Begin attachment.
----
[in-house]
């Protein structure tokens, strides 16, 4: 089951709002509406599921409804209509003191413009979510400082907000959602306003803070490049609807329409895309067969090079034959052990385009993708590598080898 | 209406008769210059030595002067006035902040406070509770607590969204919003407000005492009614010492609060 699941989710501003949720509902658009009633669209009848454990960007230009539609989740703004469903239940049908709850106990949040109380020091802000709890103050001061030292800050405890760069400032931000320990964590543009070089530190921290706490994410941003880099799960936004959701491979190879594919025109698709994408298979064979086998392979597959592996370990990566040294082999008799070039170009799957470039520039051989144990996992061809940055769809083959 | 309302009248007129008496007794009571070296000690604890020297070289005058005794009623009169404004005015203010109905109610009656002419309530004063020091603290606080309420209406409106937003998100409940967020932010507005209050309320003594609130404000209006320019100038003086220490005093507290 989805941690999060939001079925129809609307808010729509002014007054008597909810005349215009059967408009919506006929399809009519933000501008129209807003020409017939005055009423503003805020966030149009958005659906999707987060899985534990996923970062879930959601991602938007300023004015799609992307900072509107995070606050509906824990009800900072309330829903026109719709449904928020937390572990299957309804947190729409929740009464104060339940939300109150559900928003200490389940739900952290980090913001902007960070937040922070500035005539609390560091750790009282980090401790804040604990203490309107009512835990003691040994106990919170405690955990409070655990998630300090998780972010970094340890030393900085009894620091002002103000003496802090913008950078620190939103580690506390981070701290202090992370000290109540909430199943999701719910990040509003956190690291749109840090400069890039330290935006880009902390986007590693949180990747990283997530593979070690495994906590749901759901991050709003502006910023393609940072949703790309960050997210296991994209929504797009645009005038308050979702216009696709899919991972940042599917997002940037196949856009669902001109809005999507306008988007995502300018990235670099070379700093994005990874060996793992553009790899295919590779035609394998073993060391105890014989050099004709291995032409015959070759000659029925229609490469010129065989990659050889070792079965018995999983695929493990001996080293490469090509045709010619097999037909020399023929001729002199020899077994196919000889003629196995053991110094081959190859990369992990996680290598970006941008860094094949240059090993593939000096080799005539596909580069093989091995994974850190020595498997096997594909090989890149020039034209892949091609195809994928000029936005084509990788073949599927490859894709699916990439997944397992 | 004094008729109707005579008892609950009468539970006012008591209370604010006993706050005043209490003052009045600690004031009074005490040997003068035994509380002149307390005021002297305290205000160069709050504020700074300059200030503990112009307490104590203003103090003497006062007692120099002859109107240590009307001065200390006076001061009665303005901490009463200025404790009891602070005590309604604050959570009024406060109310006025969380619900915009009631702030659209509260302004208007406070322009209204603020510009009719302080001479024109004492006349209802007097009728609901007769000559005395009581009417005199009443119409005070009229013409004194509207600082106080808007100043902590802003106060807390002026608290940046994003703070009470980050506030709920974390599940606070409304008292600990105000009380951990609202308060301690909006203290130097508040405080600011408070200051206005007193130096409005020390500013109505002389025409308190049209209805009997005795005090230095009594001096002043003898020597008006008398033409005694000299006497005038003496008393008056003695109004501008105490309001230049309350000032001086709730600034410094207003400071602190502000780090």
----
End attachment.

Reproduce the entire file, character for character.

[in-house]
């Protein structure tokens, strides 16, 4: 089951709002509406599921409804209509003191413009979510400082907000959602306003803070490049609807329409895309067969090079034959052990385009993708590598080898 | 209406008769210059030595002067006035902040406070509770607590969204919003407000005492009614010492609060 699941989710501003949720509902658009009633669209009848454990960007230009539609989740703004469903239940049908709850106990949040109380020091802000709890103050001061030292800050405890760069400032931000320990964590543009070089530190921290706490994410941003880099799960936004959701491979190879594919025109698709994408298979064979086998392979597959592996370990990566040294082999008799070039170009799957470039520039051989144990996992061809940055769809083959 | 309302009248007129008496007794009571070296000690604890020297070289005058005794009623009169404004005015203010109905109610009656002419309530004063020091603290606080309420209406409106937003998100409940967020932010507005209050309320003594609130404000209006320019100038003086220490005093507290 989805941690999060939001079925129809609307808010729509002014007054008597909810005349215009059967408009919506006929399809009519933000501008129209807003020409017939005055009423503003805020966030149009958005659906999707987060899985534990996923970062879930959601991602938007300023004015799609992307900072509107995070606050509906824990009800900072309330829903026109719709449904928020937390572990299957309804947190729409929740009464104060339940939300109150559900928003200490389940739900952290980090913001902007960070937040922070500035005539609390560091750790009282980090401790804040604990203490309107009512835990003691040994106990919170405690955990409070655990998630300090998780972010970094340890030393900085009894620091002002103000003496802090913008950078620190939103580690506390981070701290202090992370000290109540909430199943999701719910990040509003956190690291749109840090400069890039330290935006880009902390986007590693949180990747990283997530593979070690495994906590749901759901991050709003502006910023393609940072949703790309960050997210296991994209929504797009645009005038308050979702216009696709899919991972940042599917997002940037196949856009669902001109809005999507306008988007995502300018990235670099070379700093994005990874060996793992553009790899295919590779035609394998073993060391105890014989050099004709291995032409015959070759000659029925229609490469010129065989990659050889070792079965018995999983695929493990001996080293490469090509045709010619097999037909020399023929001729002199020899077994196919000889003629196995053991110094081959190859990369992990996680290598970006941008860094094949240059090993593939000096080799005539596909580069093989091995994974850190020595498997096997594909090989890149020039034209892949091609195809994928000029936005084509990788073949599927490859894709699916990439997944397992 | 004094008729109707005579008892609950009468539970006012008591209370604010006993706050005043209490003052009045600690004031009074005490040997003068035994509380002149307390005021002297305290205000160069709050504020700074300059200030503990112009307490104590203003103090003497006062007692120099002859109107240590009307001065200390006076001061009665303005901490009463200025404790009891602070005590309604604050959570009024406060109310006025969380619900915009009631702030659209509260302004208007406070322009209204603020510009009719302080001479024109004492006349209802007097009728609901007769000559005395009581009417005199009443119409005070009229013409004194509207600082106080808007100043902590802003106060807390002026608290940046994003703070009470980050506030709920974390599940606070409304008292600990105000009380951990609202308060301690909006203290130097508040405080600011408070200051206005007193130096409005020390500013109505002389025409308190049209209805009997005795005090230095009594001096002043003898020597008006008398033409005694000299006497005038003496008393008056003695109004501008105490309001230049309350000032001086709730600034410094207003400071602190502000780090």